In its cross-appeal, Employer maintains in its first point relied on that "[t]he Commission erred in finding that [Claimant] sustained an accident arising out of and in the course of his employment," because there was not substantial and competent evidence in the record supporting the Commission's findings and such findings were "contrary to the overwhelming weight of the evidence which showed that [Claimant] was on a personal deviation at the time of his accident." In its second point, Employer posits Commission error in the Commission's findings that Claimant had provided proper, written notice of his accident to Employer within the time allotted by law; thus, Employer maintains this lack of timely, written notice prejudiced Employer.

As previously related, Employer has filed its "Motion to Dismiss Appeal of [Claimant] For Lack of Appellate Jurisdiction." The Court takes up Employer's motion to dismiss and determines it has merit and, accordingly, dismisses Claimant's appeal. The Court also takes up Employer's points on appeal and determines they lack merit.

In its motion to dismiss, Employer maintains that appeals to this Court are authorized pursuant to section 287.495.14 from a "final award of the [C]ommission" and there is no statutory authority which allows an appeal from a temporary or partial award based on the specific claims raised by Claimant. We agree.

It has long been held that courts of appeal have no appellate jurisdiction in workers' compensation cases except "as expressly conferred by statute." Bolden v. Schnucks Markets, Inc., 167 S.W.3d 226, 228 (Mo.App.2005).

Section 287.495 authorizes an appeal from the final award of the Commission to the appellate court. A final award is one which disposes of the entire controversy between the parties. An order lacks finality where it remains tentative, provisional, contingent, subject to recall, revision or reconsideration by the issuing agency. No appeal lies from a temporary or partial award made pursuant to section 287.510.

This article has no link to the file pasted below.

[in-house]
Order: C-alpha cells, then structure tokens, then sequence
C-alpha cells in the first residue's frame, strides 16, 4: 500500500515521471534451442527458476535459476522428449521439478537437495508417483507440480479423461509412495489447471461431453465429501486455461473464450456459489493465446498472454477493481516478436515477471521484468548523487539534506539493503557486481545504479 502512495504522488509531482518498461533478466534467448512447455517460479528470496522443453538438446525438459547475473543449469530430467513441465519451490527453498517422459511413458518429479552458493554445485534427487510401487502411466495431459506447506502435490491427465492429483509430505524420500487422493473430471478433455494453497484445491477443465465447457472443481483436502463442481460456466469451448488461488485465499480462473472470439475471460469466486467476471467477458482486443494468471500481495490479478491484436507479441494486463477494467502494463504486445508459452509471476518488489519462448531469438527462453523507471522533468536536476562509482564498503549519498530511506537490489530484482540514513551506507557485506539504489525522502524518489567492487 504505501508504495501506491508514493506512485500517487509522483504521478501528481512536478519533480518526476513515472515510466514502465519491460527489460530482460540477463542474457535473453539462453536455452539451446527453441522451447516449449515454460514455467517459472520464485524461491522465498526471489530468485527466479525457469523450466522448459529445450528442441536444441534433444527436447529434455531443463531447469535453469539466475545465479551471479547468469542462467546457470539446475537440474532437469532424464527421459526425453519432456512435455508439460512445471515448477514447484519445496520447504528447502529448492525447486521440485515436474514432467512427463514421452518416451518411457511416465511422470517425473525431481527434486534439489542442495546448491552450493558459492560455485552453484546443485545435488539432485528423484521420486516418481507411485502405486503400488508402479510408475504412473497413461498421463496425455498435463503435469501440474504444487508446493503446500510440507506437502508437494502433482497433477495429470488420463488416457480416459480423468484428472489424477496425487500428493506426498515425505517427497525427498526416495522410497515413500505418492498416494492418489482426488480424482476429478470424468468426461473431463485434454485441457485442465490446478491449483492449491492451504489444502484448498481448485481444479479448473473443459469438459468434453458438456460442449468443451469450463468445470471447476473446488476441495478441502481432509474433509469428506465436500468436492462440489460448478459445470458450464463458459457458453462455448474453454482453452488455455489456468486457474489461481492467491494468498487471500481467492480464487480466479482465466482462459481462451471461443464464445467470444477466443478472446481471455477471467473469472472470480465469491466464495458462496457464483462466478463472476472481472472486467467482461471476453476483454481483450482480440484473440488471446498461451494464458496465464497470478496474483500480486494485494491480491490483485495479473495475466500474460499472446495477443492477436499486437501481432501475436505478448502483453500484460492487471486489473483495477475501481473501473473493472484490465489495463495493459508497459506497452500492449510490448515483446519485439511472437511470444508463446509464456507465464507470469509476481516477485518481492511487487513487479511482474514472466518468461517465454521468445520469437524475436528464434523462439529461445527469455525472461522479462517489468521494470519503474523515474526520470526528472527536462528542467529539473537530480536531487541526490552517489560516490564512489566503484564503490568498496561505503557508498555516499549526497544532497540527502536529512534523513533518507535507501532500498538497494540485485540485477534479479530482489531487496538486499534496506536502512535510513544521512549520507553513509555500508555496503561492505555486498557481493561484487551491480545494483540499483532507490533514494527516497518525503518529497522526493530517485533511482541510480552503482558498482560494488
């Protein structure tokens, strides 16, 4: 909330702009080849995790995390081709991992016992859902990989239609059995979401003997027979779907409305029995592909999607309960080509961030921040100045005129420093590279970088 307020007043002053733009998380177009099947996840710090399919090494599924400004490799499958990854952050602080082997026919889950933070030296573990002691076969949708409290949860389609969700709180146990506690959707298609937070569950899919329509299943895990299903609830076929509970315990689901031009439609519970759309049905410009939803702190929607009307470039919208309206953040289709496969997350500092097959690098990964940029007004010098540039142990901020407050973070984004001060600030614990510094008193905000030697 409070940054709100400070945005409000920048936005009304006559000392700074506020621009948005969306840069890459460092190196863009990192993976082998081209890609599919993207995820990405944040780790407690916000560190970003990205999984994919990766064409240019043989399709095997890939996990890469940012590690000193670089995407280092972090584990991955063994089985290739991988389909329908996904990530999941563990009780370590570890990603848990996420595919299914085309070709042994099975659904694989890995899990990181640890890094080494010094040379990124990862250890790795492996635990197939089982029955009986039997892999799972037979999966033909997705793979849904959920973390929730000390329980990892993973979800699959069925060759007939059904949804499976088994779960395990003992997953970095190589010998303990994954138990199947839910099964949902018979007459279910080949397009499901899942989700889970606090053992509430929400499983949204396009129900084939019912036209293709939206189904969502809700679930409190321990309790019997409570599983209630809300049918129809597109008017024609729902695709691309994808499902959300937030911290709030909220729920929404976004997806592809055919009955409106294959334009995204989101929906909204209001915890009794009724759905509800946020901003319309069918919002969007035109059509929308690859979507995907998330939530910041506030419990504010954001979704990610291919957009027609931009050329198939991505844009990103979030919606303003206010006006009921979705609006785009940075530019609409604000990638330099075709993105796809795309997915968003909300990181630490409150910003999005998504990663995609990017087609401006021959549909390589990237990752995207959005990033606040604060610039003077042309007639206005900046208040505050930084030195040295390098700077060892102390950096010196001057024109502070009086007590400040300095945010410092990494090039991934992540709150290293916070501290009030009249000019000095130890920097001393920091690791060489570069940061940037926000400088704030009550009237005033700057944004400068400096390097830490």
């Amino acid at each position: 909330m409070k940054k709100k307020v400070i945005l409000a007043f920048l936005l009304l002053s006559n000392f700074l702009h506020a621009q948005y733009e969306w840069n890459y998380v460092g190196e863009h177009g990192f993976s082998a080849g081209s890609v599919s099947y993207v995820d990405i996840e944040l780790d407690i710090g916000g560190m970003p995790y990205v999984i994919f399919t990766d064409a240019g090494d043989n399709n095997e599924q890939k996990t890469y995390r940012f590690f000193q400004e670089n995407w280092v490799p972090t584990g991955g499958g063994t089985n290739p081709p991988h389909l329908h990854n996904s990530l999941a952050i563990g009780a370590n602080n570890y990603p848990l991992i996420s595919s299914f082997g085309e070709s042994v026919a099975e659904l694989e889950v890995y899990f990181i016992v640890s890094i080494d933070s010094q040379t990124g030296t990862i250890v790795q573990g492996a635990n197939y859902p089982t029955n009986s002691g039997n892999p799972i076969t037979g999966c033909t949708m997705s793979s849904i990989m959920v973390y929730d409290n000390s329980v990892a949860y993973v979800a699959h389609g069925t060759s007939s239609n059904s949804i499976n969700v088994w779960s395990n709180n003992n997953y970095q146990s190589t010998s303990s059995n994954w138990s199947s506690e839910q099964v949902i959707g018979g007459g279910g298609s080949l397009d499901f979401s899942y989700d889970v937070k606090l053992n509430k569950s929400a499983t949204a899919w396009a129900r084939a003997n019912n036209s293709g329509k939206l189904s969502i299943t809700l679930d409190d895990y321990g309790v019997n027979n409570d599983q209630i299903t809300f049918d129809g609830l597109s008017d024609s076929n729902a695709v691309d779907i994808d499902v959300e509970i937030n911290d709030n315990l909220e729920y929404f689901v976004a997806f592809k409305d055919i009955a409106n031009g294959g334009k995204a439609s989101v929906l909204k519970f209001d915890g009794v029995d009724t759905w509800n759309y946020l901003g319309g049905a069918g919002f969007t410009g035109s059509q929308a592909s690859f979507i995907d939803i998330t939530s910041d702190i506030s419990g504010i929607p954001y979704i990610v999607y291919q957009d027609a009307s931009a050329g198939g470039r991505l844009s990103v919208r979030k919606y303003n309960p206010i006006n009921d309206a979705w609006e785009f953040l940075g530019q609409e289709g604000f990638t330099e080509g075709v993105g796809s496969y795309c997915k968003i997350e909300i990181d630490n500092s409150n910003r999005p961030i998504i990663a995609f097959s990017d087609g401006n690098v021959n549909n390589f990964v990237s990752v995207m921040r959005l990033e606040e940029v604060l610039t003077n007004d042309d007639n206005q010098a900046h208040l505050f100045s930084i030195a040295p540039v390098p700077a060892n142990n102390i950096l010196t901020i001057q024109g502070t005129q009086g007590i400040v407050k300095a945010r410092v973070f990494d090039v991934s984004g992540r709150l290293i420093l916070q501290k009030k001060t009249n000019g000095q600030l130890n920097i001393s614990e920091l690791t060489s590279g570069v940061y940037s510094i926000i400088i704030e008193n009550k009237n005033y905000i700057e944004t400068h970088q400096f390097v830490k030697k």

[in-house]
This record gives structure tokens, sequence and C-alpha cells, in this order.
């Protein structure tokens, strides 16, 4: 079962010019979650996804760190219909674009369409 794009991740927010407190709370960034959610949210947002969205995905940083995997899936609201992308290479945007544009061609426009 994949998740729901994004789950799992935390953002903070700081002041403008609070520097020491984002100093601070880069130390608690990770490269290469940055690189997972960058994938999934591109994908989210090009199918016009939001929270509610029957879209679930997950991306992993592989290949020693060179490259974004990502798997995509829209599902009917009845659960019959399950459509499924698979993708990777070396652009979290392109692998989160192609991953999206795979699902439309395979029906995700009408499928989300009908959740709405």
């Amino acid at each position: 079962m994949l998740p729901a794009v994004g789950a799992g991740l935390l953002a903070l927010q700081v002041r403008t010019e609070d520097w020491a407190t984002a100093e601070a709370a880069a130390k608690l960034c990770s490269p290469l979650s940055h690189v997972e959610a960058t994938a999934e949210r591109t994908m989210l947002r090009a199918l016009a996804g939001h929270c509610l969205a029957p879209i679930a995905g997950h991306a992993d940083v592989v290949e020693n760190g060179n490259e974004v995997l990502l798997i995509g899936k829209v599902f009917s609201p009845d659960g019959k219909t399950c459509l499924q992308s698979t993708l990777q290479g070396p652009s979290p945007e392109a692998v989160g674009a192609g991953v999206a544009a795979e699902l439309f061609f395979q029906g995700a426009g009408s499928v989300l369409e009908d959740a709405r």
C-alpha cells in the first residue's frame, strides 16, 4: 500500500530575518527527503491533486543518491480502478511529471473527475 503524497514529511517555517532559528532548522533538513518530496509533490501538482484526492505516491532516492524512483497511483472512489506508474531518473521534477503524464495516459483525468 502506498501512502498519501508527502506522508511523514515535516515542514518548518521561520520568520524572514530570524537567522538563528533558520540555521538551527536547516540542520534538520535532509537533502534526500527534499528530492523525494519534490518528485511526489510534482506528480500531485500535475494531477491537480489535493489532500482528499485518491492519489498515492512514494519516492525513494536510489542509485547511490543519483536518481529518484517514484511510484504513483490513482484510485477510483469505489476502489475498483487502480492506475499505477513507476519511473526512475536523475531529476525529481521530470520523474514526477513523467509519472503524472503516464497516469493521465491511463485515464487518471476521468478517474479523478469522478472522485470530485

Alcorn v. McAninch Corp., 236 S.W.3d 111, 114 (Mo.App.2007) (internal citations and quotations omitted); see also Petelik v. Motor Control Specialists, 190 S.W.3d 517, 520 (Mo.App.2006). However, there are two exceptions to this rule. See Dennis v. H & K Machine Service Co., 186 S.W.3d 484, 486 (Mo.App.2006). "First, [an appeal may be taken] where an award designated `temporary and partial' is not entered pursuant to section 287.510 but is an award of permanent total disability pursuant to section 287.200.2." Alcorn, 236 S.W.3d at 114; see Dennis, 186 S.W.3d at 486. This exception is not relevant to the present matter.

"The second exception states, as a general rule, that an appellate court may review the issue of the employer's liability where an employer claims it is not liable for paying any compensation and is disputing all liability." Alcorn, 236 S.W.3d at 115 (emphasis added). "[I]t has been stated, 'a court can review the issues on which liability turns, such as notice or whether an employee's injuries are work-related.'" Id. (quoting Korte v. Fry-Wagner Moving & Storage Co., 922 S.W.2d 395, 398 (Mo. App.1996)).

This second exception derives from the procedure set forth in 8 C.S.R. 20-3.040.[5] This regulation provides for prompt review by the Commission, on issues of liability, from temporary or partial orders of [ALJs]. The regulation allows a party to file an application for review with the Commission after the issuance of a temporary or partial award by the ALJ, upon the ground that the party is not liable for payment of any compensation.

Muller v. St. Louis Housing Authority, 175 S.W.3d 191, 194-95 (Mo.App.2005).

In examining Employer's motion to dismiss, we begin by exploring the points relied on in the present matter to determine whether they raise issues within the purview of this Court's statutory authority. Claimant's first point challenges the Commission's authority to review the issue of costs when the award arises from a temporary or partial order. Likewise, in his second point, Claimant maintains that even if the Commission had authority to review the issue of costs, it erred in reversing the ALJ's award because its actions were not supported by competent and substantial evidence.

Based on the points asserted, we determine this Court does not have jurisdiction to review Claimant's assertion. As recited in Alcorn, 236 S.W.3d at 114, appellate courts may only review temporary or partial orders of the Commission under two scenarios: where the award of permanent or total disability pursuant to section 287.200.2 is at issue or when the issue is of the employer's liability and "an employer claims it is not liable for paying any compensation and is...